This isn’t [Aaron]’s first oscilloclock by a long shot. He previously created this amazing clock completely from scratch. Still, using Grandpa’s old tools is a great way to make this oscilloscope useful again, even if [Aaron] is already up to his gills in test equipment.

Hackaday Links: Sunday, May 26th, 2013

hackaday-links-chain

The warmer months cometh and it’s time to think of this year’s Burning Man. [Matt’s] already set himself up with a sound-reactive LED project he calls the Seed of Life.

Older readers, and those who really know their hobby electronic history, will know the name Heathkit. Many readers tipped us off about their triumphant return. We’re not sure what form this reincarnation will take, but you can help shape it by participating in the survey.

Dust off that MSP430 launchpad and turn it into a composite video Pong console.

Here’s a way to use your Android phone as a computer mouse.

We’re not quite sure what this is, but turn your volume down before watching the video about a modular sythesizer hack.

[Arkadiusz Spiewak] wrote in to share some of the printing success (translated) he’s had recently with the H-bot style printer we saw a while back.

Strap an Arduino and an Electric Imp to your arm (and everyone else’s) and it’ll remember everyone you meet. You know, kind of like Google Glass but with geeky arm-wear instead of geeky headgear?

And finally, [Nerick] has just finished a thermometer project using Nixie tubes (translated).

Hackaday Links: July 20, 2012

Hey, it’s the 43rd anniversary of men first walking on the moon. Here’s some stuff we found to celebrate that. Fun trivia: for Apollo 11, [Neil] and [Buzz] didn’t go more than 200 feet from the LEM.

This is so incredibly sad

Remember Heathkit? A lot of cool kit-based electronics came from them. They’re out of business, but you can get all the Heathkit swag you can imagine from the repo man. A ton of stuff from the old Heathkit headquarters is being auctioned off in Byron Center, Michigan this Tuesday, July 24. Notable lots include a HE-Robot and a nice pair of o’scopes. If someone wants to pick up one of the catalog lots for us, we’d be thankful.

Troll Physics: ‘What is with this guy’ edition

We’ve seen [Fredzislaw]’s LED trickery before. The first time was a crazy 3 LED circuit, the reveal of which showed two AC power supplies in a battery connector. This time, [Fred] has two switches and an LED. Turn one switch on, the LED lights up. Turn that switch off and flip the other one, the LED still lights up. Turn both switches on, the LED goes off. Your guess is as good as ours.

Prototyping with a key fob remote

[Gary] wrote in to tell us about the dev board he’s been working on. It has either a PIC or AVR on the back side, broken out into 0.1 inch headers on the front. There’s a small solderless breadboard and an on-board RF link that uses a five-button key fob remote. Seems very useful, no matter what side of the PIC/AVR holy war you’re on.

Consumer Alerts: Software defined radio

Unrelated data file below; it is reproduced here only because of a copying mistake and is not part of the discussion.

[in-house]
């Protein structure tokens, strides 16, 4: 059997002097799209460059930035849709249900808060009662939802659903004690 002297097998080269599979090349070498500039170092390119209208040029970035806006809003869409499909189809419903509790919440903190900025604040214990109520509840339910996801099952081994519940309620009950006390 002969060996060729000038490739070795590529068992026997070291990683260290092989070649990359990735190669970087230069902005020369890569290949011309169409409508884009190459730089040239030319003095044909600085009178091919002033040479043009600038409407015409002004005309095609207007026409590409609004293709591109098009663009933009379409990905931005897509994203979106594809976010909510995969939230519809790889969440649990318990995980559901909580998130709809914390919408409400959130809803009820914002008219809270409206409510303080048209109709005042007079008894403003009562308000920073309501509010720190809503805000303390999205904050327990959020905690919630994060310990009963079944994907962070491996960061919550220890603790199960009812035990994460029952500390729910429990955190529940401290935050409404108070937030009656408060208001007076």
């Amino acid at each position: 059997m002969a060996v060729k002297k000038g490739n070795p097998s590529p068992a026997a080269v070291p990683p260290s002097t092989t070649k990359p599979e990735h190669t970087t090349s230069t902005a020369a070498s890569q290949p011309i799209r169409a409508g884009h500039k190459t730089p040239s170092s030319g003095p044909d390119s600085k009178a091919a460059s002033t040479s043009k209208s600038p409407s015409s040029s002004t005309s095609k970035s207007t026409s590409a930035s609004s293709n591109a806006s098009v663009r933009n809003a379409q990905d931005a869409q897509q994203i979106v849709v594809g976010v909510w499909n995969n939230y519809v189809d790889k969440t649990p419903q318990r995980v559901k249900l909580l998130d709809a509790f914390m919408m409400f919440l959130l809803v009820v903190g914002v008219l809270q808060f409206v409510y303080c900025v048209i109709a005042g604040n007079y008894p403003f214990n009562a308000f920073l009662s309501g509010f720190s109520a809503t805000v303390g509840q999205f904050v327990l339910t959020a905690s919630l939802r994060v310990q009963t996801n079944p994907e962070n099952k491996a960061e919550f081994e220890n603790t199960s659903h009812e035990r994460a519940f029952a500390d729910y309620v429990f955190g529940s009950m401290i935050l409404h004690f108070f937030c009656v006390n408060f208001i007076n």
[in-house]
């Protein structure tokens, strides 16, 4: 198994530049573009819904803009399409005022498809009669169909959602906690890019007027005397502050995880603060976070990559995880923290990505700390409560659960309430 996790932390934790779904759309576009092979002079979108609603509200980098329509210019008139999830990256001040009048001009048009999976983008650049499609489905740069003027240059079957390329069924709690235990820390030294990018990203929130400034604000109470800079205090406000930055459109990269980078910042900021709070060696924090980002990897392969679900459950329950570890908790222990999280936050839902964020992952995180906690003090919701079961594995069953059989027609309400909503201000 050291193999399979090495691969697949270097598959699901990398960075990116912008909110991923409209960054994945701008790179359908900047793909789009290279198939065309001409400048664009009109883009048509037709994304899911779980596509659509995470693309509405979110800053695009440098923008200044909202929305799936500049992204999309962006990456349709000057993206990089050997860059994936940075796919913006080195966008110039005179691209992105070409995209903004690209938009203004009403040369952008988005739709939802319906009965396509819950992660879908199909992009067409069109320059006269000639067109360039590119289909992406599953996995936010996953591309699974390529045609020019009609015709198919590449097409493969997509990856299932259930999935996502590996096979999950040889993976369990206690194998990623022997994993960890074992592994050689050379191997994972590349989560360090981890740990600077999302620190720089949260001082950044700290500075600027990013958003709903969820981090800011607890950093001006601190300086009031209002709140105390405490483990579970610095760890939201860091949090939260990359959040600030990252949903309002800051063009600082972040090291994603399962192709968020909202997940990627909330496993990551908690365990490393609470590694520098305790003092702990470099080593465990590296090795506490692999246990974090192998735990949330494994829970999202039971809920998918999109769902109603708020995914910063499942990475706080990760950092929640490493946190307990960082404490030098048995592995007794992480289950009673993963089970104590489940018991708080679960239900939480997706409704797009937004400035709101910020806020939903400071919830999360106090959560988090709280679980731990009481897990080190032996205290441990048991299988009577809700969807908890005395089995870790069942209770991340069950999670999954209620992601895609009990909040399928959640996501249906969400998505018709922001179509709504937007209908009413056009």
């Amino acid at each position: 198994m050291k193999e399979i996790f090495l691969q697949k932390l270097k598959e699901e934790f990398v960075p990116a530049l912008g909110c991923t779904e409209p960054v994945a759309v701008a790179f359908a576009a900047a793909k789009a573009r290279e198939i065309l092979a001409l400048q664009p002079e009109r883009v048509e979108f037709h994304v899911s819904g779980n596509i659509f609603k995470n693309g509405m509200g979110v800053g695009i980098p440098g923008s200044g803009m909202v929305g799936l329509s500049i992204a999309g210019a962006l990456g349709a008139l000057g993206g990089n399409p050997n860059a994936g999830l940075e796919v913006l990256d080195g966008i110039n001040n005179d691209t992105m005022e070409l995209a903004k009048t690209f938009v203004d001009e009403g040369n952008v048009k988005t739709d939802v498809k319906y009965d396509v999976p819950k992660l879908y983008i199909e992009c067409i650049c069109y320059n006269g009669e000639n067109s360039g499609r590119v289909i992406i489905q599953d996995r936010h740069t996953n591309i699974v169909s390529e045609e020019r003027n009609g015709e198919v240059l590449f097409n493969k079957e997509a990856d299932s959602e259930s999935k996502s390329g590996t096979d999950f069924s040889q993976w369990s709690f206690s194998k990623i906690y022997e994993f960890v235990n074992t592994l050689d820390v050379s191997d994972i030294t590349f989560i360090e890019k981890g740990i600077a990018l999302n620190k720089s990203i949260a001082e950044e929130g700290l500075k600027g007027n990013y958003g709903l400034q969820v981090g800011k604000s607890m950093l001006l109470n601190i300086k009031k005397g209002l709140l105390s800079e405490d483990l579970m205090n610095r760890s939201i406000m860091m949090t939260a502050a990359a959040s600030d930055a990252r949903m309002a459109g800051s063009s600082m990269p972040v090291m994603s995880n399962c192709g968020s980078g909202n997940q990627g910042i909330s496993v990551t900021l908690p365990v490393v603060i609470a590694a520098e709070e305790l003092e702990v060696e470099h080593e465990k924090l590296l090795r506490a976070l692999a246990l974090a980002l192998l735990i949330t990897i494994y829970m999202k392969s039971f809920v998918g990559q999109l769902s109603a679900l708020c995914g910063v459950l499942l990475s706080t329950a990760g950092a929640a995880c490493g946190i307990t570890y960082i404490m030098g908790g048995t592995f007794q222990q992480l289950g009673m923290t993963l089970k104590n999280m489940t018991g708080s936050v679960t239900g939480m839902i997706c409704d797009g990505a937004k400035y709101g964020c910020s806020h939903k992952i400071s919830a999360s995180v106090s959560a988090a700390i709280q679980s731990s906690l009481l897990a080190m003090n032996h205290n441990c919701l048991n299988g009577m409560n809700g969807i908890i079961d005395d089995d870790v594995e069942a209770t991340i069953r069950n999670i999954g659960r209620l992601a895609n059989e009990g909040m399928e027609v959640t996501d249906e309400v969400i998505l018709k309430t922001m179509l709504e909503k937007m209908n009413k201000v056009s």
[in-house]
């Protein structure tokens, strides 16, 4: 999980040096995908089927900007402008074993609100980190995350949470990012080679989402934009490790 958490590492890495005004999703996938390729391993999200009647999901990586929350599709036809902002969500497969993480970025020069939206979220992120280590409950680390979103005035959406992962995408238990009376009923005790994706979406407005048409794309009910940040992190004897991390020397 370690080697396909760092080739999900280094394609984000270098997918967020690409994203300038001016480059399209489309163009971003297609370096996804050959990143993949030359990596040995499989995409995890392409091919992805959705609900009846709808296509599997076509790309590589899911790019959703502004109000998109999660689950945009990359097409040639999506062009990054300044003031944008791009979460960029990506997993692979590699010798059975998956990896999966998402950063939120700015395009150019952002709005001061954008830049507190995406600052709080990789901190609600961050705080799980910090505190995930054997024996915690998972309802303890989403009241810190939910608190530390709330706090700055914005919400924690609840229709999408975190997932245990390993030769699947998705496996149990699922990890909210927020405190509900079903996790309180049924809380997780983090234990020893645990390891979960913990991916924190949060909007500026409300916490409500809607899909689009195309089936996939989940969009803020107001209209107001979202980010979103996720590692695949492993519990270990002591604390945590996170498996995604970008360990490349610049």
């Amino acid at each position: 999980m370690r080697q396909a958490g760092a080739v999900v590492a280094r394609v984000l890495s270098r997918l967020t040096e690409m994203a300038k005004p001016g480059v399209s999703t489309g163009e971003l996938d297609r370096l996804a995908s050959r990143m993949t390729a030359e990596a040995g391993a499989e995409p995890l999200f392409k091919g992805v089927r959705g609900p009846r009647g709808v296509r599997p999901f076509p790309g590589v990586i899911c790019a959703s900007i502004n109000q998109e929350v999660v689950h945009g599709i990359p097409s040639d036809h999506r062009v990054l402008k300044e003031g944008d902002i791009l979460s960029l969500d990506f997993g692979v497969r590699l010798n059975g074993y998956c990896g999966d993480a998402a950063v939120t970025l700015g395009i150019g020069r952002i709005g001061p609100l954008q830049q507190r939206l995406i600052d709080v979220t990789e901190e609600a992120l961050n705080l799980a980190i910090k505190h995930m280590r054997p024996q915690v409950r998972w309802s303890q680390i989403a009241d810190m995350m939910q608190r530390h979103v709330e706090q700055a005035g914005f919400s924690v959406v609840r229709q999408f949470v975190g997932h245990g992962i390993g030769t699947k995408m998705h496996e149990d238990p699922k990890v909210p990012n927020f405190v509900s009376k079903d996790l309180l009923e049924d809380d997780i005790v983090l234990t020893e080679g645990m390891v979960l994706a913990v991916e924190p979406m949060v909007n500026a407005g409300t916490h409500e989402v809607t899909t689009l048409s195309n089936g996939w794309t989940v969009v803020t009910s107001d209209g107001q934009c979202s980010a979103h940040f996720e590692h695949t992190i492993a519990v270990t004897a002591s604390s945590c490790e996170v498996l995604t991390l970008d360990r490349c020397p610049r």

Over on the RTLSDR subreddit, [photoscotty] bought this TV tuner dongle from Deal Extreme and received the inferior EZTV645 tuner. Unsurprisingly, Chinese manufacturers will just grab whatever is available, put it in an envelope, and ship it off on a slow boat from China. [photoscotty] is trying to return his dongle to DX, but until Sparkfun or Adafruit start selling these things (yes, there’s a market now get on it) you’ll have to be careful out there.

Wouldn’t this feel terrible against your skin all day?

[Colin] printed a watch band on his Makerbot. Apparently Shenzhen humidity didn’t play nicely with his nylon strap, so [Colin] made his own out of plastic. It’s flexible and has a neat looking clasp, as well as an awesome demo for what a 3D printer can actually do. Thingiverse files here.

Heathkit closes down, again.

With this rather large flip flop, Heathkit has closed its doors… again. The company that so many of us remember fondly from their myriad of electronics kits originally closed its doors in 1992. Last year, there was an announcement of a revival and a call for kit submissions. Unfortunately, it looks like that just didn’t work out. While this isn’t an official announcement, the facts appear to line up to Heathkit closing their doors.

If you’d like to re-live a few fond memories, here’s a Heathkit unboxing at EMSL.

Heathkit is back from the dead

Although now it’s impossible for a DIY nut to build electronics for less money than a factory, this wasn’t always the case. For 45 years, Heathkit produced inexpensive kits for just about everything. Heathkit closed it’s kit business in 1992, but now they’re back. They’re starting out with a few DIY kits at first, namely an ultrasonic garage parking assistant and a wireless swimming pool monitor.

Heathkit is calling all builders to submit their ideas for future kits. While this comeback rings of some other outlets with a rich heritage, Heathkit is still remembered fondly; Barry Goldwater jetted out to the Heath HQ twice a year for kits. Not many people are that attached to Realistic and Optimus gear.

If you’re wondering about the kind of stuff Heathkit offered, feel free to check out the 1984 catalog that features computers with 128kB of RAM available for only $1899.00 (yes, a very competitive price)

Tip ‘o the hat to [Jeffrey Bail (N1BMX)].